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I have seen jquery-ui-1.8.11.js verify console.log functionality by doing

if (this.debug)
   console.log()

I have also seen people define an anonymous function that is a no-op for browsers with no console logging like IE7.

if(typeof console === "undefined") {
    console = { log: function() { } };
}

Is there a technical difference or are both functionally equivalent?

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3 Answers 3

up vote 2 down vote accepted

Both of those do something else. The first code suppresses logging messages unless a flag is set. The people who develop jQuery UI need logging when working on it, and turn it on. But people using the library don't want to have their console cluttered by log messages from libraries, so it's off by default. It lets you turn off logging even when the browser supports it – that regular users on IE7 don't get script errors is a (possibly intended) side effect.

The second code defines a dummy console.log(), so you can call the method without checking if it exists everywhere. It will not suppress logging on browsers where it's supported.

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Ok, so they really are very different. Thats what I need to know. –  P.Brian.Mackey Oct 3 '11 at 21:57

In the first example you've given, this.debug will be a reference to a debug variable in the jQueryUI code. This debug variable will have been set elsewhere, possibly by checking whether console is defined, but also possibly with other settings.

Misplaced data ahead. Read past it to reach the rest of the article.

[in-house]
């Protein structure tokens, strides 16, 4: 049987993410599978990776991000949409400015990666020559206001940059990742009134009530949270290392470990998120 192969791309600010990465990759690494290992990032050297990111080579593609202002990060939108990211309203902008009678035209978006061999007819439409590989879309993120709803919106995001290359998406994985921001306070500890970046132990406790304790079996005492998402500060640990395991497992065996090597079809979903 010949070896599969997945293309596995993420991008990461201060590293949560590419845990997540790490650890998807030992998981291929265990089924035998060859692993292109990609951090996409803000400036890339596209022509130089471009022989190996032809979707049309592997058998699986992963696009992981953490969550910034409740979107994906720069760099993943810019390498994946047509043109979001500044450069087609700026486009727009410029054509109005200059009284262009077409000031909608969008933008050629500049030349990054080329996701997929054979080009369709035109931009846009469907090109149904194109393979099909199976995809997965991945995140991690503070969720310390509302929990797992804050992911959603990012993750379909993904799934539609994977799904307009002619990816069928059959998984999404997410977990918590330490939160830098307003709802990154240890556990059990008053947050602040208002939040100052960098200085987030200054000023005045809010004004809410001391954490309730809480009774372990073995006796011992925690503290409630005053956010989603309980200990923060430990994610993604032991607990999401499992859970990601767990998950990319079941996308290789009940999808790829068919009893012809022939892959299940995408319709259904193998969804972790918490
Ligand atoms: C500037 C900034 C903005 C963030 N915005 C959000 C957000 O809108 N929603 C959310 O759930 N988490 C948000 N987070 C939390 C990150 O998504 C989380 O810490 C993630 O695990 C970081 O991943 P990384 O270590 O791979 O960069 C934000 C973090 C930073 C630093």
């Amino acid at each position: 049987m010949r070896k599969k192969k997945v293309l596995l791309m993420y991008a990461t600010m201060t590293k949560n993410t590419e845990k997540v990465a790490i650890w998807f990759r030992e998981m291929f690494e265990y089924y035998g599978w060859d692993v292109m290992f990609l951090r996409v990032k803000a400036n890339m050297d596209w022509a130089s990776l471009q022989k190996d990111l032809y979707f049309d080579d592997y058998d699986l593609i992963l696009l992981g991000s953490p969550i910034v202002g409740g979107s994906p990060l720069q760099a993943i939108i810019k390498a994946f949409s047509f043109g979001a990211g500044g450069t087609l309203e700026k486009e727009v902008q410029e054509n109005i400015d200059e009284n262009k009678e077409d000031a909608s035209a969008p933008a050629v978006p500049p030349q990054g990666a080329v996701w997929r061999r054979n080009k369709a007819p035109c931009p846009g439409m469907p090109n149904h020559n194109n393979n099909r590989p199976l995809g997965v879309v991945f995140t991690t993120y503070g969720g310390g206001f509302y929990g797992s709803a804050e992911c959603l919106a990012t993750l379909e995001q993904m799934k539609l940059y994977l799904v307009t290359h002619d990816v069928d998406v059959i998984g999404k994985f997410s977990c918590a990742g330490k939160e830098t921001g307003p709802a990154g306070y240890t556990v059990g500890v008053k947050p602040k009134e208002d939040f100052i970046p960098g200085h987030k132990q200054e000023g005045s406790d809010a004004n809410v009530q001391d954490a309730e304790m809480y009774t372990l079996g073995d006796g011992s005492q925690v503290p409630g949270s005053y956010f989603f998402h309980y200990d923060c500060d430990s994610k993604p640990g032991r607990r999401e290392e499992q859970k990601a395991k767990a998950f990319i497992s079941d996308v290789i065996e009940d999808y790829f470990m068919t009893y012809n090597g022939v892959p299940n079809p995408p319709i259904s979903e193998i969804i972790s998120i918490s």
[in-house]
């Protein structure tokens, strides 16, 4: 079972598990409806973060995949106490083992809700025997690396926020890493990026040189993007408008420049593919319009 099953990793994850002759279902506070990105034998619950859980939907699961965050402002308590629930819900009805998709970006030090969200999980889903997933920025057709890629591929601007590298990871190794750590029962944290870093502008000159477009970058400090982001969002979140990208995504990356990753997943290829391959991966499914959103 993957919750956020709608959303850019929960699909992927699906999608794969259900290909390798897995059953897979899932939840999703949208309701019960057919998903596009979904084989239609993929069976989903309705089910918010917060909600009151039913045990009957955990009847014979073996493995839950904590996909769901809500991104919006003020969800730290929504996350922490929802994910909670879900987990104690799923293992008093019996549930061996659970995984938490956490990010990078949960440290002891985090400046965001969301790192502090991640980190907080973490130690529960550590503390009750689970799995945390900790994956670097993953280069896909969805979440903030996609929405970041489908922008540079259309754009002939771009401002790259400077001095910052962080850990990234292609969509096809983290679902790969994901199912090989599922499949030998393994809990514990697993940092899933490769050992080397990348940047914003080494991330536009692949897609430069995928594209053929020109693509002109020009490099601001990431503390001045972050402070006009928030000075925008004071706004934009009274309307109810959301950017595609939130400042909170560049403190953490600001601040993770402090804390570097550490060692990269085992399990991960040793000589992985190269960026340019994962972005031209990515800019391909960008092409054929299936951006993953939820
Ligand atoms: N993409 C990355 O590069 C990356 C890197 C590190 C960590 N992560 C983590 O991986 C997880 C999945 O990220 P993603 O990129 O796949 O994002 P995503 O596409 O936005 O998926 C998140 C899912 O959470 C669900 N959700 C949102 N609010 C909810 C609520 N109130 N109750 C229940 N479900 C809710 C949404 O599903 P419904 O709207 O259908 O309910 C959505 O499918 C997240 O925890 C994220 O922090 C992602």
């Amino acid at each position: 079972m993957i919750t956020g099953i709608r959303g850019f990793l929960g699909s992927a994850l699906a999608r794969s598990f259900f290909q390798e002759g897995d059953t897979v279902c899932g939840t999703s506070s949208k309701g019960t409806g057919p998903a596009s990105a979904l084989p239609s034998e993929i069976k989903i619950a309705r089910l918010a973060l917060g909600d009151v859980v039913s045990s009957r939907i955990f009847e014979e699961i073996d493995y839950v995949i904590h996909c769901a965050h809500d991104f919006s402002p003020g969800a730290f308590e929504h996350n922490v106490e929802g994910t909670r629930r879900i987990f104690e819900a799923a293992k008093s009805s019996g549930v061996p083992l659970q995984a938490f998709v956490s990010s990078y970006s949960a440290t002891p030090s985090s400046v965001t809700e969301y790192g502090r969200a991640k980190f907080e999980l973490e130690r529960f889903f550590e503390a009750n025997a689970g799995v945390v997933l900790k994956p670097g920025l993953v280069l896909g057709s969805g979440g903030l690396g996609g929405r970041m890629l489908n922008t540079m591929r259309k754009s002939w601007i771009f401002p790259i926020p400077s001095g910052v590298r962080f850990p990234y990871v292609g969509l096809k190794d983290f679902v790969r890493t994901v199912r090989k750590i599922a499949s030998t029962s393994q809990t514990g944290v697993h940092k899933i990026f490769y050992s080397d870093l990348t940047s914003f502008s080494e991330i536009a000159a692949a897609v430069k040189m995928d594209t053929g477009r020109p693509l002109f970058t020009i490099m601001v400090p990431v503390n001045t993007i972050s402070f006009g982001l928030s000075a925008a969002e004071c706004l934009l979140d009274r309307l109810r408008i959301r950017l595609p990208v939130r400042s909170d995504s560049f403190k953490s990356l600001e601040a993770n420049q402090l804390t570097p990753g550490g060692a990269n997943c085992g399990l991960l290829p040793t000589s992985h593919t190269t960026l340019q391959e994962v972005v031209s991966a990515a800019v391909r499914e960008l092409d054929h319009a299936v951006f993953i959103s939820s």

In any case, the first example is specific to the application; if you want to do a generic check to see whether the console is available, you'll need to use the second technique. You don't have to define an empty console object as per the example, but doing it that way does mean that you won't have to do the if() condition every time you want to call console.log().

Having said all of that, I would counsel you strongly to avoid putting any code into production which contains calls to the console. The console should only be used for debugging purposes while you are working on the code. It should not be necessary in final release, and doing so can be a sign that either your code is unstable or you're unconfident of it, neither of which is a good sign if you're releasing the code for live use.

(libraries such as jQueryUI are an exception to this rule, as they need to provide functionality for developers to do debugging while writing code using their library)

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"[leaving console.log() statements in] can be a sign that either your code is unstable or you're unconfident of it, neither of which is a good sign if you're releasing the code for live use." – I'm not sure how logging in your code is a sign of anything besides that you've at some point needed / wanted logging in your code. Stripping the log calls is still useful to reduce the download size, but I'd argue pretty much everyone who cares enough to look at JavaScript source code knows any code released has at some point in the past had bugs that needed diagnosing. –  millimoose Oct 3 '11 at 21:42

The second of the two is standalone, not relying on jQuery. In my opinion, that makes it better.

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